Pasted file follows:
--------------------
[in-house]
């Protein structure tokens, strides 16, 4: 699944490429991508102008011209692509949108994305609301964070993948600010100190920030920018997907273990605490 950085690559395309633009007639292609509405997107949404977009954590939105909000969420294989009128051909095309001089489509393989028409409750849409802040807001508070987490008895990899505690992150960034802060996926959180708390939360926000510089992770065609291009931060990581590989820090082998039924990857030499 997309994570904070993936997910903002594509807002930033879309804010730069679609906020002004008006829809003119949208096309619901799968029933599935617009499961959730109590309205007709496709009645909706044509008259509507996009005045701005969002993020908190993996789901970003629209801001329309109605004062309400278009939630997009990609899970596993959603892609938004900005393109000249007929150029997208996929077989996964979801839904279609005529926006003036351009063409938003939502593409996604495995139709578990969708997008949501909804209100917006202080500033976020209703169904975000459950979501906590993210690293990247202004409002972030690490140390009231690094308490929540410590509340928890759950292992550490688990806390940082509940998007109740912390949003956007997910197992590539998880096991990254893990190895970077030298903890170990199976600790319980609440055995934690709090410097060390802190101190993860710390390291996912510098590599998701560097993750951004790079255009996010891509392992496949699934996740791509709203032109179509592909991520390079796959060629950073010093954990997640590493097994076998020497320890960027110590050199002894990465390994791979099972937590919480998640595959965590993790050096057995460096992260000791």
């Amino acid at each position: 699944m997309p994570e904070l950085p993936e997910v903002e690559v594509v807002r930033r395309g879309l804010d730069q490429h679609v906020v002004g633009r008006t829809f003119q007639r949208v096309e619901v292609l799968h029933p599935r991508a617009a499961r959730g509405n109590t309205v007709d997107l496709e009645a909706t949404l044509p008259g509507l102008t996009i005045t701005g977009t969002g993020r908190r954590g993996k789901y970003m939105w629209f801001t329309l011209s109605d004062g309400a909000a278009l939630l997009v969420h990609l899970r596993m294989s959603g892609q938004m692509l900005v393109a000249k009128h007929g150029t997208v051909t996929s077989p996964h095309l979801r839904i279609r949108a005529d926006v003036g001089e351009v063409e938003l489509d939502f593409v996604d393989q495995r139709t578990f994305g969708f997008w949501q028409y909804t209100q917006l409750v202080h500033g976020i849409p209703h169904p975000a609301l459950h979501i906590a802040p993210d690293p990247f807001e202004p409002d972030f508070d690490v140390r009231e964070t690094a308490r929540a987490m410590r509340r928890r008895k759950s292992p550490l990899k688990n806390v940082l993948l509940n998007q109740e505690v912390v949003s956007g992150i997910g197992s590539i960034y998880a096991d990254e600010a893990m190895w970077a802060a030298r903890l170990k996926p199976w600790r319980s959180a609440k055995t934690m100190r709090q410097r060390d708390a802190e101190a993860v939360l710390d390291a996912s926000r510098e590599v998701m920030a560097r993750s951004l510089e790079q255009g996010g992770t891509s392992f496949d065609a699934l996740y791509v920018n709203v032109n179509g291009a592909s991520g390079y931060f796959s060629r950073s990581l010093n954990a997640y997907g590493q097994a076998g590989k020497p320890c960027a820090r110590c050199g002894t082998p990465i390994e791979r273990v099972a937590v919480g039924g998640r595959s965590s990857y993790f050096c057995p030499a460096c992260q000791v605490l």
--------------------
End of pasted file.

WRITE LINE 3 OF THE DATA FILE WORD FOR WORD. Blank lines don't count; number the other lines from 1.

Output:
């Amino acid at each position: 699944m997309p994570e904070l950085p993936e997910v903002e690559v594509v807002r930033r395309g879309l804010d730069q490429h679609v906020v002004g633009r008006t829809f003119q007639r949208v096309e619901v292609l799968h029933p599935r991508a617009a499961r959730g509405n109590t309205v007709d997107l496709e009645a909706t949404l044509p008259g509507l102008t996009i005045t701005g977009t969002g993020r908190r954590g993996k789901y970003m939105w629209f801001t329309l011209s109605d004062g309400a909000a278009l939630l997009v969420h990609l899970r596993m294989s959603g892609q938004m692509l900005v393109a000249k009128h007929g150029t997208v051909t996929s077989p996964h095309l979801r839904i279609r949108a005529d926006v003036g001089e351009v063409e938003l489509d939502f593409v996604d393989q495995r139709t578990f994305g969708f997008w949501q028409y909804t209100q917006l409750v202080h500033g976020i849409p209703h169904p975000a609301l459950h979501i906590a802040p993210d690293p990247f807001e202004p409002d972030f508070d690490v140390r009231e964070t690094a308490r929540a987490m410590r509340r928890r008895k759950s292992p550490l990899k688990n806390v940082l993948l509940n998007q109740e505690v912390v949003s956007g992150i997910g197992s590539i960034y998880a096991d990254e600010a893990m190895w970077a802060a030298r903890l170990k996926p199976w600790r319980s959180a609440k055995t934690m100190r709090q410097r060390d708390a802190e101190a993860v939360l710390d390291a996912s926000r510098e590599v998701m920030a560097r993750s951004l510089e790079q255009g996010g992770t891509s392992f496949d065609a699934l996740y791509v920018n709203v032109n179509g291009a592909s991520g390079y931060f796959s060629r950073s990581l010093n954990a997640y997907g590493q097994a076998g590989k020497p320890c960027a820090r110590c050199g002894t082998p990465i390994e791979r273990v099972a937590v919480g039924g998640r595959s965590s990857y993790f050096c057995p030499a460096c992260q000791v605490l």